This has been a big topic in the news around here lately. Saying, “Don't feed the bears” has almost become a cliché in our culture, but it's based in fact, and the consequences of giving human food to wild bears can be tragic. Just this past week, a mother bear and two of her yearling cubs had to be euthanized by national park officials because park visitors encroached on the animals' territory and fed them. It's really a shame when humans disobey the rules, and the bears are the ones that have to pay for it.
In case you weren't already aware, Smoky Mountain Ziplines is open for the season. And it's looking like this weekend might be a great opportunity to help us kick off 2018 by experiencing some of the area's best ziplines, Smoky Mountains beauty and some awesome spring weather, all at the same time.
Smoky Mountain Ziplines is officially open for the 2018 season! And we're excited to be back, providing our guests with an unforgettable experience that includes ziplines, Smoky Mountains and more fun than you've probably had in a long time. If you've ziplined with us in previous years, then you have a good idea of what we have to offer. But if you've never ziplined with us before, or if you've never been on a zipline at all, then read on for an overview of everything we'll have to offer this year.
Traveling with kids can be a lot of fun, but it can also be a challenge, especially if the tykes are around age 10 or younger. They're still at an age where they might need a little assistance from mom and dad when it comes to staying mentally occupied, not to mention the fact that the littlest of the little actually might need physical assistance in the form of a stroller or perhaps being carried from time to time as the day wears on.
We may still be in February, but you can already sense the buzz around town as spring bears down on us. It seems like everyone around here is more than ready for winter to say goodbye and for spring to return with its warmer days and its budding trees and flowers. At Smoky Mountain Ziplines, we're ready to get cranked up for this season too, but until we are able to officially welcome our visitors back to zipline Smoky Mountains in 2018, we can tell you about a bunch of new and newish things to look forward to in Gatlinburg, Pigeon Forge and Sevierville.
We've just kicked off a new year, but this week, we thought we'd spend some time looking back. Way back…
Baby, it's cold outside, if you haven't noticed. This time of year, there's always a higher risk of sub-freezing temperatures, but for the last week or so, we've really been dealing with a cold snap in the Smokies, to say the least. Chances are, you have too, even if you are from outside our state.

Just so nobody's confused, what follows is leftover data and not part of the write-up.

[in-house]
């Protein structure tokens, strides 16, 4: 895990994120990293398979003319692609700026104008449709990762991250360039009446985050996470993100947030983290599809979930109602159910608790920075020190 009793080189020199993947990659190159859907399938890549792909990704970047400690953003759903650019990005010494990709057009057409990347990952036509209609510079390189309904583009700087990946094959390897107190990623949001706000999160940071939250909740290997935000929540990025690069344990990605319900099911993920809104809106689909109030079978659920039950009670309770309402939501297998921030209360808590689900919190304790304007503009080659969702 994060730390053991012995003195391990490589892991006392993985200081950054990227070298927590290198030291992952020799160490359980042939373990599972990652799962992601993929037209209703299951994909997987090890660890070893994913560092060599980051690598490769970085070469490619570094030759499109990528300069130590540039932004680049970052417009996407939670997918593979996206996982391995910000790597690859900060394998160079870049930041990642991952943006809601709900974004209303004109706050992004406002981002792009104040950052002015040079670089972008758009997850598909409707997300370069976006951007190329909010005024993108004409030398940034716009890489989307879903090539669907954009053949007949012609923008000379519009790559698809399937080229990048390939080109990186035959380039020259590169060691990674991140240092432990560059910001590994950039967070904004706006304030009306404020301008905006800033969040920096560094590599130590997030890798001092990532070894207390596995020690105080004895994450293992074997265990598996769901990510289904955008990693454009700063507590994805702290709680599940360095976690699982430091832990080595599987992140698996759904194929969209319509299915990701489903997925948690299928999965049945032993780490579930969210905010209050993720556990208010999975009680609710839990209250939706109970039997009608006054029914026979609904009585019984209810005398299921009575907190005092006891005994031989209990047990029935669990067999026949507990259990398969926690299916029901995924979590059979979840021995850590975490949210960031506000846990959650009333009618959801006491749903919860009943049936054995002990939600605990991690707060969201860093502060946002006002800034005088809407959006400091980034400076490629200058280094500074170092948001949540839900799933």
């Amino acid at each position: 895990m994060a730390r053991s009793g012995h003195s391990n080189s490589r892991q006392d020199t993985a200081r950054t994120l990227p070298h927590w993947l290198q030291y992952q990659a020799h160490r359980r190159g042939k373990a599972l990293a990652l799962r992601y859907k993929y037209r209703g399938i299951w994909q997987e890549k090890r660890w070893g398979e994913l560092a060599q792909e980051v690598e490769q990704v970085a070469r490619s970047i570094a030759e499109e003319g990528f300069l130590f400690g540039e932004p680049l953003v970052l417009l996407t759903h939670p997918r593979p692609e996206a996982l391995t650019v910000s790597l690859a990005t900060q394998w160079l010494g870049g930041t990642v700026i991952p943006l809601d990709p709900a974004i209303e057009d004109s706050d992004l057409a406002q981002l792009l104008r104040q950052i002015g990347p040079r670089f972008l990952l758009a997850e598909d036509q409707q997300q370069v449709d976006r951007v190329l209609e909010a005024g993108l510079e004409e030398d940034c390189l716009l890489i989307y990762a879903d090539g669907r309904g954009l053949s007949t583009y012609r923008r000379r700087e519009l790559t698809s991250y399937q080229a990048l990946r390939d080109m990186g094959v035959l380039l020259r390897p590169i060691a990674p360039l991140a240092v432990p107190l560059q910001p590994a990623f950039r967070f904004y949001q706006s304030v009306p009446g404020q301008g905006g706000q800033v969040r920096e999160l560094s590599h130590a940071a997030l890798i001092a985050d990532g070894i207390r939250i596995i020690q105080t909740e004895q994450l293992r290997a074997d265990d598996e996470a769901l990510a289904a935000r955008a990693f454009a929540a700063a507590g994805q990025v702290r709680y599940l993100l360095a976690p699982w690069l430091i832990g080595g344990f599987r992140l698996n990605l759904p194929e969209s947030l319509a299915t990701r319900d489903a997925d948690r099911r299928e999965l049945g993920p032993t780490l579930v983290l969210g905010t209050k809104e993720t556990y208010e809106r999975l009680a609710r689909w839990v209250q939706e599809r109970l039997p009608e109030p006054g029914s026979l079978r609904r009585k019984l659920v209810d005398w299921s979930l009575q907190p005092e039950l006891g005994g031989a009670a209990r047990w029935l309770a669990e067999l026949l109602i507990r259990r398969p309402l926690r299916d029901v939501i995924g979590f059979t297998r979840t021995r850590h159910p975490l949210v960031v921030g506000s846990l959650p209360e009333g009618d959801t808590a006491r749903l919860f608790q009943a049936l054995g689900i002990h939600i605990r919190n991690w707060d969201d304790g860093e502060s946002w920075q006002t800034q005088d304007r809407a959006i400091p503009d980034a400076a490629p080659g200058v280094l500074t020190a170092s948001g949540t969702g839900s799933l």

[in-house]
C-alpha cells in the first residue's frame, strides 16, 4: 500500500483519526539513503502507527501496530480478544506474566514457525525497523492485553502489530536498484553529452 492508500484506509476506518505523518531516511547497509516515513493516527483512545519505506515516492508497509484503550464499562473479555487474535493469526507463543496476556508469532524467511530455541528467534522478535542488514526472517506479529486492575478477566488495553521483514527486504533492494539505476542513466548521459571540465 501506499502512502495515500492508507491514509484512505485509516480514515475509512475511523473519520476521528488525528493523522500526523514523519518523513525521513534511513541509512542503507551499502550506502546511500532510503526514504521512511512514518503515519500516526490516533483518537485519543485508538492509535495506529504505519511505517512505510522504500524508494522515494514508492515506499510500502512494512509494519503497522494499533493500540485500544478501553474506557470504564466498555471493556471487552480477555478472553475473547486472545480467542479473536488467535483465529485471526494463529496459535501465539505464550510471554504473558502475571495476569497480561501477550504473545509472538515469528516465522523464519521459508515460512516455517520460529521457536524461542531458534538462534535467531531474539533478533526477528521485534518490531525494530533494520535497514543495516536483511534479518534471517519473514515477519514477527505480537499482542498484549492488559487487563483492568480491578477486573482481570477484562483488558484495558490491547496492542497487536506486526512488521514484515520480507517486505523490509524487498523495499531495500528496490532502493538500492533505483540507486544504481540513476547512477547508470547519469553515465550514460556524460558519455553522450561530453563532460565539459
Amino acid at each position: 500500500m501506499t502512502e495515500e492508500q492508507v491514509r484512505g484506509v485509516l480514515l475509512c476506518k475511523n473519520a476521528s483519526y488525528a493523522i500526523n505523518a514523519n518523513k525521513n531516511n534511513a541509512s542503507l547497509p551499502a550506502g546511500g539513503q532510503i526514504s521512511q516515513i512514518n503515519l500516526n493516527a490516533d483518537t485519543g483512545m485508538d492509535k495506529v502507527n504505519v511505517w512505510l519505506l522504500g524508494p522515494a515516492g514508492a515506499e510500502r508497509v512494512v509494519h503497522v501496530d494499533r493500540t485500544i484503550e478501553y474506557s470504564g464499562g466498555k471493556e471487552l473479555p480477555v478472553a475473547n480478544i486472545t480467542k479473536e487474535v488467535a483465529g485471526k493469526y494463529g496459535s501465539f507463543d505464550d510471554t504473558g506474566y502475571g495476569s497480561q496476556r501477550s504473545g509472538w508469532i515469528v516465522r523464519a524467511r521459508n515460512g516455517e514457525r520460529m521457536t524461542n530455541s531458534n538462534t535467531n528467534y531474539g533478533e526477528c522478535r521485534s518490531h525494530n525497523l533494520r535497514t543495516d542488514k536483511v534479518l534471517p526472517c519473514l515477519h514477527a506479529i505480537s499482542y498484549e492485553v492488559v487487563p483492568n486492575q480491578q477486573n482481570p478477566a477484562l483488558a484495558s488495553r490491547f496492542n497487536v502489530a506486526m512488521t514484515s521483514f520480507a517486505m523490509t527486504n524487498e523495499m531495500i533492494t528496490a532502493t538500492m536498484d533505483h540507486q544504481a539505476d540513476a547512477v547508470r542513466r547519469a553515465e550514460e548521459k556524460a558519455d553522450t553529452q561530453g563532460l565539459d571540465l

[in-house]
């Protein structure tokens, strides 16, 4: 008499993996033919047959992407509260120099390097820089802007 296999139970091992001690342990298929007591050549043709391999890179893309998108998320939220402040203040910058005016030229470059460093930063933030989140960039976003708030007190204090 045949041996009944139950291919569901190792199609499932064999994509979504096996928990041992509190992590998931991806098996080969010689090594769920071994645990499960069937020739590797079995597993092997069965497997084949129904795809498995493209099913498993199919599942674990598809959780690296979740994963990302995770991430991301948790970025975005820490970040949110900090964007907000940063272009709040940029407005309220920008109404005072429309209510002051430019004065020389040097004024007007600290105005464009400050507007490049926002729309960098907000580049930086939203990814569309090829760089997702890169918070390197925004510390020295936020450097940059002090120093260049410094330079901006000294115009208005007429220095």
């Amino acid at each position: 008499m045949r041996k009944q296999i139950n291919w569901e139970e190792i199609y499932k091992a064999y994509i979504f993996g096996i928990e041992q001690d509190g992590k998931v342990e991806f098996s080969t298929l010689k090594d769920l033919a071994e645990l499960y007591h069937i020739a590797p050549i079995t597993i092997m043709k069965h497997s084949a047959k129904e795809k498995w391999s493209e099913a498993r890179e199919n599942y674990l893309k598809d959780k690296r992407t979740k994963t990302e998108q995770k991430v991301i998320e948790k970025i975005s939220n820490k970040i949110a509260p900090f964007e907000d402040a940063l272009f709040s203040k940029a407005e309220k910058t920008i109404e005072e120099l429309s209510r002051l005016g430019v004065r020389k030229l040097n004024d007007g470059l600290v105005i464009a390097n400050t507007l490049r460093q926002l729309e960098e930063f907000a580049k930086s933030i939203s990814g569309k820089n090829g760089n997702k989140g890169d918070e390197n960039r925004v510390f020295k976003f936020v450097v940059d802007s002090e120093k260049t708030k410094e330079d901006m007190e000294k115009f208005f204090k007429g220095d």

Twenty-seventeen is wrapping up, and soon, we'll be ushering in a new year. New years are times for new beginnings, but historically, the months of January and February have been slow days in the Smokies. Tourism numbers drop during the cold winter months, and although more businesses stay open during the traditional off season than in years past, some still go into hibernation until spring. That even goes for our Smoky Mountains zipline attraction.
Okay, all you Christmas season fans… Thanksgiving is officially over, which means that if you haven't done so already, you can finally put those trees up, string lights all over the house and blast your favorite carols at full volume, all in good conscience. No one can give you a hard time about it now.
Thanksgiving is next week. We all know how that works, right? We get together with family, we stuff ourselves with turkey and all the trimmings, we manage to find just enough room for a piece (or two) of pie, and then we kick back in a drowsy stupor to watch football for the rest of the day. Of course, you then proceed to eat leftovers for at least the next three meals.
We're only a month and a half into autumn, but here in the Great Smoky Mountains, everyone's thoughts are already turning to winter. That's because we're about to kick off a four-month-long event that celebrates that season and all the holidays that fall within it. Once again, Winterfest is coming to town, and the communities of Gatlinburg, Pigeon Forge and Sevierville are gearing up for one of the most popular and festive stretches of seasonal celebration in the region.
Don't get us wrong; we definitely think Smoky Mountain Ziplines is well worth the trip, whether it's your first time ziplining or your 100th. With the most exciting ways to zip line Gatlinburg, Pigeon Forge and Sevierville have to offer, we can help turn any morning or afternoon into an adventure as you spend hours in our mountainside zipline course. You'll fly, you'll see stunning mountain views, and you might make a few new friends along the way.